Where universities don’t meet those standards, we maintain the power to suspend highly-trusted status, as we did with the Teesside university and Glasgow Caledonian university, and even where appropriate to revoke a university’s right to sponsor foreign students, as we did earlier this year with London metropolitan university.
Since then, as a result of their compliance checks, colleges and universities have informed the border agency of some 90,000 notifications about foreign students whose circumstances have changed and who may no longer have any right to be here. We will work with those universities – and indeed the whole sector – in a system of co-regulation to make sure we enforce student sponsorship obligations and protect the interests of legitimate students.
Welcoming legitimate students and identifying and rejecting bogus students is at the heart of our changes to the student visa regime. And I want to announce today a further change in the border agency’s operational policies to make sure we get even tougher on bogus student applications.
Last year, I instructed the border agency to undertake pilots in which high-risk student visa applicants would be interviewed, rather than undergo the usual paper-based checks. Starting first in Pakistan and moving to other countries, more than 2,300 prospective students were interviewed. The lesson from that pilot was clear – abuse was rife, paper-based checks weren’t working, and interviews, conducted by entry clearance officers with the freedom to use their judgement, work.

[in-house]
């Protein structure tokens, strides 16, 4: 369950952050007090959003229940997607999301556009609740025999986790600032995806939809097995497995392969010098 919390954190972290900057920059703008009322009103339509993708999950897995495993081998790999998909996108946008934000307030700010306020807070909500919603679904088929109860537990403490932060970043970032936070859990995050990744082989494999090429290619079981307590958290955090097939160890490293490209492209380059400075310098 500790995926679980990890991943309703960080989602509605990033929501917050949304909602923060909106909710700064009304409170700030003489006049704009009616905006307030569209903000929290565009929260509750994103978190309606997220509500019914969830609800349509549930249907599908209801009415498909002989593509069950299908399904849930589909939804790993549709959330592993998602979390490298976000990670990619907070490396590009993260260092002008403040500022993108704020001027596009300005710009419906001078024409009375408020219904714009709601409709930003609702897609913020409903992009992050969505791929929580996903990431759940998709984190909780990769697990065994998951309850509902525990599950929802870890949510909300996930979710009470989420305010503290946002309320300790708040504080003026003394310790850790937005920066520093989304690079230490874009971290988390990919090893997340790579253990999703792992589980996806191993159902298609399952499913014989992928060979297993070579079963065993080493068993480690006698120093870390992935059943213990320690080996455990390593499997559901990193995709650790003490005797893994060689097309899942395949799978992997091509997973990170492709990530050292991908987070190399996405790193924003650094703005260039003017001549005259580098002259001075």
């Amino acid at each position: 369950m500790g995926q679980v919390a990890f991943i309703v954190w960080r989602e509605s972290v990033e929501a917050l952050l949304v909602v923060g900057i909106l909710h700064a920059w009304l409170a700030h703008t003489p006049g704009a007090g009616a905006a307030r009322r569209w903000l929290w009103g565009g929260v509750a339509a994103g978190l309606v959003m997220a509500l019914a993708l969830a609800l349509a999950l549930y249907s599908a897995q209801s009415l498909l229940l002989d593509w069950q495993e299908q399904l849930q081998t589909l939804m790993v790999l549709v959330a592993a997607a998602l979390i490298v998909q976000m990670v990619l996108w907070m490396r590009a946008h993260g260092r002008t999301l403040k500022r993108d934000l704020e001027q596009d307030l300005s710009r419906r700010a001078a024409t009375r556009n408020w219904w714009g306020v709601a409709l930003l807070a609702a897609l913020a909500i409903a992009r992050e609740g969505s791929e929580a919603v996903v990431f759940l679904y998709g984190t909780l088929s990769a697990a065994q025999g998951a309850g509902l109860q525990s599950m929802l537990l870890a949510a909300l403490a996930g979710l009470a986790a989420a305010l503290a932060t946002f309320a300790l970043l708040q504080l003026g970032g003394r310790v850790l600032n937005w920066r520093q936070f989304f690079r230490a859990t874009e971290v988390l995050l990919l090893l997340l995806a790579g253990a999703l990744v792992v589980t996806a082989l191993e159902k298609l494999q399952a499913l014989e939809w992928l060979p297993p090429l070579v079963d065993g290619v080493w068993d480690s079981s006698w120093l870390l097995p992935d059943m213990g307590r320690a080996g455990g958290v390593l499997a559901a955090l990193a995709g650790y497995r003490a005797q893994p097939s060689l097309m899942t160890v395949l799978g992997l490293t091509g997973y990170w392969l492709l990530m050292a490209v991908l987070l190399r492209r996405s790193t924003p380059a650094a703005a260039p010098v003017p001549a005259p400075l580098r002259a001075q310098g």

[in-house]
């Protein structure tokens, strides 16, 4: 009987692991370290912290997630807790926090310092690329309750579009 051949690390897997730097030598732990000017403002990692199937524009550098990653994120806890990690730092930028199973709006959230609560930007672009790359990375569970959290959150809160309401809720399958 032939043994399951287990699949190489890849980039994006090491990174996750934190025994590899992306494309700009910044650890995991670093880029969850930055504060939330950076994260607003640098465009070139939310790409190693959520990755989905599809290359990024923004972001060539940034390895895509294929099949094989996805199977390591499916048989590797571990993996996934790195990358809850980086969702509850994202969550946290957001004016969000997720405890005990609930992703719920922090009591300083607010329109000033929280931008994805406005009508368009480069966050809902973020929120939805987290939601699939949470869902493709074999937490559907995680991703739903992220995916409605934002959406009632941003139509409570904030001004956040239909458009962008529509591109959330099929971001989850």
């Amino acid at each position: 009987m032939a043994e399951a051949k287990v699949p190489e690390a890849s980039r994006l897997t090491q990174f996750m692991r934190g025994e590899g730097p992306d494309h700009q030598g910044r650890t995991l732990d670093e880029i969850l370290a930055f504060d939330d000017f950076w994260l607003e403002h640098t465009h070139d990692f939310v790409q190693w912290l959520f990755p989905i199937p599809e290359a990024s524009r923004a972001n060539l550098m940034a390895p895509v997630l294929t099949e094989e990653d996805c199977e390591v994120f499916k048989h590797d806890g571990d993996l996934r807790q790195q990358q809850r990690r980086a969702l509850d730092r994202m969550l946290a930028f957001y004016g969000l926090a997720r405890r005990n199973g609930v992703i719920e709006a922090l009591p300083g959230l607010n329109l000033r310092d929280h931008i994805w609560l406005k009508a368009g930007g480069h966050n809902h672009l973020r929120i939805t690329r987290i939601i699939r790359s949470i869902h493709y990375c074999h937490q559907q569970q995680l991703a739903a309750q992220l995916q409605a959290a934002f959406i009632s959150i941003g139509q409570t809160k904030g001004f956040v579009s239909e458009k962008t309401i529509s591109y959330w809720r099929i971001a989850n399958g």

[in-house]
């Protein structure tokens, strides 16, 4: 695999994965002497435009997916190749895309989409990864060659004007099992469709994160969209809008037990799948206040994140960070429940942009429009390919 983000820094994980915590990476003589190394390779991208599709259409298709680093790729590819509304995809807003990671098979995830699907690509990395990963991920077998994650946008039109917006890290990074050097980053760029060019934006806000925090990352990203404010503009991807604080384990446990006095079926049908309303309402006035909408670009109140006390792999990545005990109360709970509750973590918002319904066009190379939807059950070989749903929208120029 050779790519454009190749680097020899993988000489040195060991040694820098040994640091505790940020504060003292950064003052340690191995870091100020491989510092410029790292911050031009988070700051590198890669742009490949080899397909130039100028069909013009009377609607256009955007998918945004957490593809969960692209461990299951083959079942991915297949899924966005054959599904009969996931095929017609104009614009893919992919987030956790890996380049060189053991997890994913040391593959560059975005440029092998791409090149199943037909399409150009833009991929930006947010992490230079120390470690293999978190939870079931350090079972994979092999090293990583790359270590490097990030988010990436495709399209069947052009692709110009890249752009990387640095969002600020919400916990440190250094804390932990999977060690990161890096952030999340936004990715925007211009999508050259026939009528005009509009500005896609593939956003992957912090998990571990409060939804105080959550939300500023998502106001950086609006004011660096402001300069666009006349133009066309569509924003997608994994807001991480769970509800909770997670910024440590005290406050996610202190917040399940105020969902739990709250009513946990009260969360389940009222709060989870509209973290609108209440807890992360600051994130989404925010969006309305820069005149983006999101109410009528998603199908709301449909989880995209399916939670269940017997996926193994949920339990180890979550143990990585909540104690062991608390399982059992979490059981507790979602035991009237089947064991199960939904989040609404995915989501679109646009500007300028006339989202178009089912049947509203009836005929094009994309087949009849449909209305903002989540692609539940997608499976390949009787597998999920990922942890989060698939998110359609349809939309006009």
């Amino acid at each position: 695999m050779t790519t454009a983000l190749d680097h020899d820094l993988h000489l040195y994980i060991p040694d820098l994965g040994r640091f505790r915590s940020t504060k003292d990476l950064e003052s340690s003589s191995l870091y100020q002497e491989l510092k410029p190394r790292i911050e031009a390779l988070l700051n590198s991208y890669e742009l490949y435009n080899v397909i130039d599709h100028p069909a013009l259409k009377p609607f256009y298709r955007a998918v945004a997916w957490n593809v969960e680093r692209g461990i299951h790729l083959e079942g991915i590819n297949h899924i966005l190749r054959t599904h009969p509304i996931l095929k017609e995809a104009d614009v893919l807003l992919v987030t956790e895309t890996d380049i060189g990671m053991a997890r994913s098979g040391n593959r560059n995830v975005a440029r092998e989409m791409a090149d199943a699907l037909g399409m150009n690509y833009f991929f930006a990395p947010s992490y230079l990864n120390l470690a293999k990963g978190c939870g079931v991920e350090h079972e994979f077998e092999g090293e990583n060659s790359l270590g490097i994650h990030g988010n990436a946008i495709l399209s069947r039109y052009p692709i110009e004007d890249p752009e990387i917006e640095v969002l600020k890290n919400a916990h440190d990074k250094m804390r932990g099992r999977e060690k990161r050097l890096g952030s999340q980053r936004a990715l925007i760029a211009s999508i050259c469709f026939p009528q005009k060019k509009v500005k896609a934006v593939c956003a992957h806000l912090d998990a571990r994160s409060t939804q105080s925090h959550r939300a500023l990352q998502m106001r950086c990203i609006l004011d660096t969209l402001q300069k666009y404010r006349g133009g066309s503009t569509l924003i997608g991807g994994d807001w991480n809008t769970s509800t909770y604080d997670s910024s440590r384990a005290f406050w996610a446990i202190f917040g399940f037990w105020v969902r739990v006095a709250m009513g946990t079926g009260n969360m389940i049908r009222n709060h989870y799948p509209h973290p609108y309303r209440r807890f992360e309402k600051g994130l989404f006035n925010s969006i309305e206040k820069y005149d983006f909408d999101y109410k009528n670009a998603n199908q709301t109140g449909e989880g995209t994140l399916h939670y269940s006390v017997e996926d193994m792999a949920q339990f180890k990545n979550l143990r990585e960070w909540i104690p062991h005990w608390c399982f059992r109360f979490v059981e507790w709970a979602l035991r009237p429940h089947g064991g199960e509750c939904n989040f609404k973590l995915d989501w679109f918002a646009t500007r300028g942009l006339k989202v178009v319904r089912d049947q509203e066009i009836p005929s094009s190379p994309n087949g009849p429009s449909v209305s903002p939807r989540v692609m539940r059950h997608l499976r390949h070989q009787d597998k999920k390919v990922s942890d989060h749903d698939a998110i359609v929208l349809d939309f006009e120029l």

So I can announce that, from today, we will extend radically the border agency’s interviewing programme. Starting with the highest-risk countries, and focusing on the route to Britain that is widely abused, student visas, we will increase the number of interviews to considerably more than 100,000, starting next financial year. From there, we will extend the interviewing programme further across all routes to Britain, wherever the evidence takes us. I believe this new approach will help us to root out the abuse of British visas, and improve the integrity of our immigration system.
So, as with our changes to economic immigration, so our changes to student visas strike a balance, and send a message. If you can speak English, and you can get a place on a legitimate course at a genuine university, you can come to study in Britain. There is no cap on the number of students able to come here – and there are no current plans to introduce a cap.